The Path to Startup Visas in America

Tahmina Watson is the founding attorney at Watson Immigration Law, author of The Startup Visa, and host of The Startup Visa podcast.

There are many issues of immigration that are controversial and divisive, but one item has always had bipartisan support and that is the startup visa. In fact, an entry visa has just passed through both the House and Senate by the America COMPETES Act of 2022, allowing them to negotiate and finalize a bill quickly. From 2009 to 2022, we’ve had numerous visa bills that failed to pass the law. It’s been a long time since we have a visa like this.

To give some context, in 2009 the first idea for a starter visa was: introduced in Congress as part of a bill that combined other immigration issues. Inspired by that bill and other factors, the first stand-alone startup visa invoice was introduced in 2010 by former Senator John Kerry, DM.A., and Senator Richard Lugar, RI.N. It created a path specially designed for international founders.

Building on that, bipartisan support grew as new bills were introduced year after year, including the Startup Visa Act of 2011, the Startup Act 2.0 in 2012, the Attracting and Retaining Entrepreneurs Act in 2016 and the Startup Acts in 2017 and 2019.

Beyond the shores of America, the idea of ​​2009 quickly sparked interest, and in 2010, Chilean Start-up Visa was created. It was the first of its kind in the world and has inspired similar programs around the world. To date, about 30 countries have implemented some version of a startup visa. Canada recently implemented too their own startup visa, therefore, they are now one of the prime destinations for entrepreneurs from all over the world.

Why is an entry visa important? Startups are not just technology companies, but they cover all sectors. The pandemic has accelerated the visibility of startups and the impact they can have on chronic problems with new solutions. The pandemic also popularized new networks (think Whatsapp or Zoom) for founders to pitch online to US investors, which was previously unimaginable. Therefore, it is no longer necessary to be in the US to get financing for your business. That said, being in the US is still seen as the holy grail for startups to get the funding, resources, and success that can spread across the globe.

Amid the lockdown, investors found that investing abroad through virtual meetings became a requirement to be part of innovation during the pandemic. And as such, more and more American iinvestors open funds abroad in Europe, Asia, the Middle East and Africa

Our resources make America a fertile ground for nurturing innovative ideas. The ease of building and running companies with big visions, mentorship and consumers are why American companies are household names worldwide – everything from Bose to Levi’s jeans. But we see the shift in economic power right before our very eyes. Countries in South and Southeast Asia, the Middle Eastt and Africa are booming in their economies due to startups.

Business leaders in Canada have certainly seen the benefits of their startup visa. A list of designated organizations that support startups including incubators, angel investors and venture capital firms has grown steadily over the years. The growth reflects both the economic gains for companies and the program itself. We can have that in the US too. But right now we are facing an economic deficit in America. We must innovate and reform.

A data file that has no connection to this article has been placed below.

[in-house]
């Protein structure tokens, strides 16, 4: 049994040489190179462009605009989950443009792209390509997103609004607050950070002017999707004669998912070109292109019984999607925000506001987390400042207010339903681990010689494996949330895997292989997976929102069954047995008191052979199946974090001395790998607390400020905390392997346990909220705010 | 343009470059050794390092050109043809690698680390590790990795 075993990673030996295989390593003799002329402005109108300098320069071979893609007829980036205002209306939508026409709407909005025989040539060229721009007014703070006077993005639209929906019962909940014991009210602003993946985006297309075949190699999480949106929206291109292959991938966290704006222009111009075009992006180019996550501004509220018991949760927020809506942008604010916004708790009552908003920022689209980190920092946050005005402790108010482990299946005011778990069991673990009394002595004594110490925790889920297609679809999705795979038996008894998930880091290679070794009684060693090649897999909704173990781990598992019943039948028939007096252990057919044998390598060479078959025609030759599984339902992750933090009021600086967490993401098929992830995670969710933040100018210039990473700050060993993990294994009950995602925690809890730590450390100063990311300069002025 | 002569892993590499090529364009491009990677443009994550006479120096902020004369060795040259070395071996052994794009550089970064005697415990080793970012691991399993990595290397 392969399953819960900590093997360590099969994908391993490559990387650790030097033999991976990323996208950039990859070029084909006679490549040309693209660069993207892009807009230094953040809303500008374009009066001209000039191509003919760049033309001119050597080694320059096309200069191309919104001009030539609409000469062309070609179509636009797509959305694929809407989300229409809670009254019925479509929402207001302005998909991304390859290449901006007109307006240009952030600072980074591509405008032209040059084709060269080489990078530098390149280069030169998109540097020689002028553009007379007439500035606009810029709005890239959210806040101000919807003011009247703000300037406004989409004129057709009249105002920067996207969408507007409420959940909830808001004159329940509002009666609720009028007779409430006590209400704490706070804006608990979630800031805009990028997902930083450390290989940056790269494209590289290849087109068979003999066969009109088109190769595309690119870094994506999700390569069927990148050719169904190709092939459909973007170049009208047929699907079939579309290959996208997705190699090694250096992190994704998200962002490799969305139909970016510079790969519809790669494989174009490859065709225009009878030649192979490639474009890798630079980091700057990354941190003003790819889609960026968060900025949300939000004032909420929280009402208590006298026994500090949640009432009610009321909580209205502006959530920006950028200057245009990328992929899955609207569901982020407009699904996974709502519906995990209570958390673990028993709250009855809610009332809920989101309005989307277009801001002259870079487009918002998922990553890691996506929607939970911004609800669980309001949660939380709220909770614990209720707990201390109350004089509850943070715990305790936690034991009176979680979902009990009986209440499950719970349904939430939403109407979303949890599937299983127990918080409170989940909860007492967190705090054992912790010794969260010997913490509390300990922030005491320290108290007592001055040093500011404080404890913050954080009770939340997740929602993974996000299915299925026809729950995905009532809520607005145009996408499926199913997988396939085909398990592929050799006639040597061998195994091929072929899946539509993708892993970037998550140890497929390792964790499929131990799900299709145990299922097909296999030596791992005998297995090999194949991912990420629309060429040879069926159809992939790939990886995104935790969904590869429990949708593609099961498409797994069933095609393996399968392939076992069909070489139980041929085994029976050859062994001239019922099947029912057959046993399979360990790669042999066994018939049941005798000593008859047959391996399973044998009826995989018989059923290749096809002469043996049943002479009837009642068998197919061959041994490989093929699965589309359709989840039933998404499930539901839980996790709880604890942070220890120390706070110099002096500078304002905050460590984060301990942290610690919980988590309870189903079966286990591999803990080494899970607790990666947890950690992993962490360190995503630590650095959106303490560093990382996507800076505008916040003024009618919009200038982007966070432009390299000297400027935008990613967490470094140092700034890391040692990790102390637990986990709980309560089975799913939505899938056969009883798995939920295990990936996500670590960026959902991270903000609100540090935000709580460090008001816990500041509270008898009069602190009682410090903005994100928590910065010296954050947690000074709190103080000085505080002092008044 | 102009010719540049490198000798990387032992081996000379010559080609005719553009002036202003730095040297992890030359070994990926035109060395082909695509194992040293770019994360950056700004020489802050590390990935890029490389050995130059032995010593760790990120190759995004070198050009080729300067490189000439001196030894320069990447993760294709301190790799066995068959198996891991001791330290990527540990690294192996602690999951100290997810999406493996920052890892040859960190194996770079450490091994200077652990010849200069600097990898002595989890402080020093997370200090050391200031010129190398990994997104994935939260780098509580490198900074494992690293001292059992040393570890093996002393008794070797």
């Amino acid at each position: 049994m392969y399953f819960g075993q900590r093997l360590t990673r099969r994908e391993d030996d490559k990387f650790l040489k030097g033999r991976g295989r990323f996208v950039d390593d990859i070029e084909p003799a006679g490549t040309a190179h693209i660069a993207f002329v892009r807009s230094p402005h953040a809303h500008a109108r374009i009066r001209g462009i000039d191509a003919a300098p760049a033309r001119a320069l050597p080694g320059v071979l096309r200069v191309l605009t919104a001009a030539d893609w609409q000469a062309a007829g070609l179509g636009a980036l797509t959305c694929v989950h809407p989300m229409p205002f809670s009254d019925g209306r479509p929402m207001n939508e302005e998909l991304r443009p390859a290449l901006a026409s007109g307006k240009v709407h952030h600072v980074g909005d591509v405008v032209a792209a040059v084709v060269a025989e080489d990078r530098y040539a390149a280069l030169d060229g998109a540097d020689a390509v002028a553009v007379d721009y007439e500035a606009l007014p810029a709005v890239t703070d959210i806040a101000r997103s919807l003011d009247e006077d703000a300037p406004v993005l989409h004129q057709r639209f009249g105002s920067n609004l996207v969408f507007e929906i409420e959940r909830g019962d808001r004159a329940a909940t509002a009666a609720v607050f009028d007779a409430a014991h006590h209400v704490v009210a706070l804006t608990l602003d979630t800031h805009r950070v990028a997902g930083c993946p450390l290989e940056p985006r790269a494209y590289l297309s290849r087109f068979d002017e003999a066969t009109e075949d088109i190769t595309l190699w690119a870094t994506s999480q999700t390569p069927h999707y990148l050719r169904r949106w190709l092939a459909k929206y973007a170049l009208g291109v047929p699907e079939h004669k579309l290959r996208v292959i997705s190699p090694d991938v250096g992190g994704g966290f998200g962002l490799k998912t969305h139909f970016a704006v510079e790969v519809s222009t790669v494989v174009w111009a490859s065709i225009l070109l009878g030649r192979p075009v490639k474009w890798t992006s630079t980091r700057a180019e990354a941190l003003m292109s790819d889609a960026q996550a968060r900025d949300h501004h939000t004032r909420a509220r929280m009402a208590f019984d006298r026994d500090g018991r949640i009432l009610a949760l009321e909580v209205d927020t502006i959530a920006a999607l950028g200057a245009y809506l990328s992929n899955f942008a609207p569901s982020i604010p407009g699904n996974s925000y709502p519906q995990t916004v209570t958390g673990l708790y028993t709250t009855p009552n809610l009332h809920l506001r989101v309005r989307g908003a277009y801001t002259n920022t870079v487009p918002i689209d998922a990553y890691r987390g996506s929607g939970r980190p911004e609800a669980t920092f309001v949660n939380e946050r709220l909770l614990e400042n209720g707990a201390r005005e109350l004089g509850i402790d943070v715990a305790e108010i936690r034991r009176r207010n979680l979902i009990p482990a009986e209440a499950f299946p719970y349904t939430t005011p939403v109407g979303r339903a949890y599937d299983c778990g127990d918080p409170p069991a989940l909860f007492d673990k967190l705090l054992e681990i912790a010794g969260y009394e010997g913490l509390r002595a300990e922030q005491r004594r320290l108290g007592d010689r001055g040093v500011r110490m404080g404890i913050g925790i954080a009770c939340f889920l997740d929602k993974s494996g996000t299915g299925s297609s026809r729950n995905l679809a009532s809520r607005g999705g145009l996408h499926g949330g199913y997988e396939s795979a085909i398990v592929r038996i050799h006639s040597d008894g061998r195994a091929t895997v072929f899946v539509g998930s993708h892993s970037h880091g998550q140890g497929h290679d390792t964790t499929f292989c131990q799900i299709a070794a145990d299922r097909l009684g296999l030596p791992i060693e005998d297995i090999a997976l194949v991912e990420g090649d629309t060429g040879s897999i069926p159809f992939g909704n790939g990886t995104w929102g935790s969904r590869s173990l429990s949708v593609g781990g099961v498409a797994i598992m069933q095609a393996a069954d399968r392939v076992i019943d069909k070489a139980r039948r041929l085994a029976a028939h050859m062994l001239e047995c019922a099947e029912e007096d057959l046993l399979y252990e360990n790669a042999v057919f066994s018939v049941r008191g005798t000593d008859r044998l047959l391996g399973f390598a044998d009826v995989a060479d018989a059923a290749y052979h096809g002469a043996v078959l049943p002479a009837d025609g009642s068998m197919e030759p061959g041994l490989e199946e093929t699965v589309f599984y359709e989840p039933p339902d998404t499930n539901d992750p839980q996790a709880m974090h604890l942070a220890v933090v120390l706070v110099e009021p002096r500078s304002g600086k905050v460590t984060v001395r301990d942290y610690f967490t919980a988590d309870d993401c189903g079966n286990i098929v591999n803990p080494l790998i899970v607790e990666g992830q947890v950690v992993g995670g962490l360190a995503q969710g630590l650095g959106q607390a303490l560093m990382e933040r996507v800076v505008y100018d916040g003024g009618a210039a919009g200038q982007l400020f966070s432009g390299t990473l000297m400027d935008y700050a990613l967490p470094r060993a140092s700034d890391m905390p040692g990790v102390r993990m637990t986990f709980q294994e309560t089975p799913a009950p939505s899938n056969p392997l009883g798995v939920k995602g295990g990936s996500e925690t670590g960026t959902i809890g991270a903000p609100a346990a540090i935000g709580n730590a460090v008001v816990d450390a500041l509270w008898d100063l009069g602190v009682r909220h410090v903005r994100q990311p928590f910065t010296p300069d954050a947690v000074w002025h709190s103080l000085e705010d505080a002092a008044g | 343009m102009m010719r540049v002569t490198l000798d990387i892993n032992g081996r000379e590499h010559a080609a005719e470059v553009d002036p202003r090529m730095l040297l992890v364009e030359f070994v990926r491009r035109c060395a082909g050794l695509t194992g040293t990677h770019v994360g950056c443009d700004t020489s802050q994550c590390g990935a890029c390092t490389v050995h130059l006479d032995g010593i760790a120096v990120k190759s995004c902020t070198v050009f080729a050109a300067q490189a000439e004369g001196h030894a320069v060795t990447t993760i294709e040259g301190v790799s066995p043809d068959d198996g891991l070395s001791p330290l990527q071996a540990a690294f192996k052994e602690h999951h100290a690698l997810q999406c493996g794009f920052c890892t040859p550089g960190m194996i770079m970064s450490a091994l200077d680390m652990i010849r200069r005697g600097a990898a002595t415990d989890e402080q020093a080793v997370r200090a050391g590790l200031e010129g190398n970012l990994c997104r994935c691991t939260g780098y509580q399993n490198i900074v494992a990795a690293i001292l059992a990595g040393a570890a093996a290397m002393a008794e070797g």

To support such reforms, policymakers, business and industry leaders, as well as investors, need to come together and work together. Some of the actions may include sharing stories with their congressional representatives and writing letters to the editor or op-eds. Market leaders have unique perspectives on how innovative startups have improved their own businesses. And investors, be it angels or venture capital firms, have direct knowledge of the talented minds they see outside of the US.

Other stories investors can share include those about their founders, innovations, business hardships caused by immigration challenges, and how such barriers ripple loss in the startup ecosystem. Ultimately, it is the American consumer and economy that wins if companies can be successful.

When the first European settlers moved from persecution to the shores of the Americas, innovation helped build the economy. Our founding fathers saw America as the land of dreams. It’s still. But to keep things the same for our kids, we need to keep talented minds coming to the US. After 13 years of different bills with bipartisan support, but no real progress, we can’t afford to wait another decade. Soon it will be too late to catch up. Now is the time to pass a Startup Visa for the future of our country. Business Council is the leading growth and networking organization for entrepreneurs and leaders. Am I eligible?

Shreya Christina
Shreya has been with for 3 years, writing copy for client websites, blog posts, EDMs and other mediums to engage readers and encourage action. By collaborating with clients, our SEO manager and the wider team, Shreya seeks to understand an audience before creating memorable, persuasive copy.

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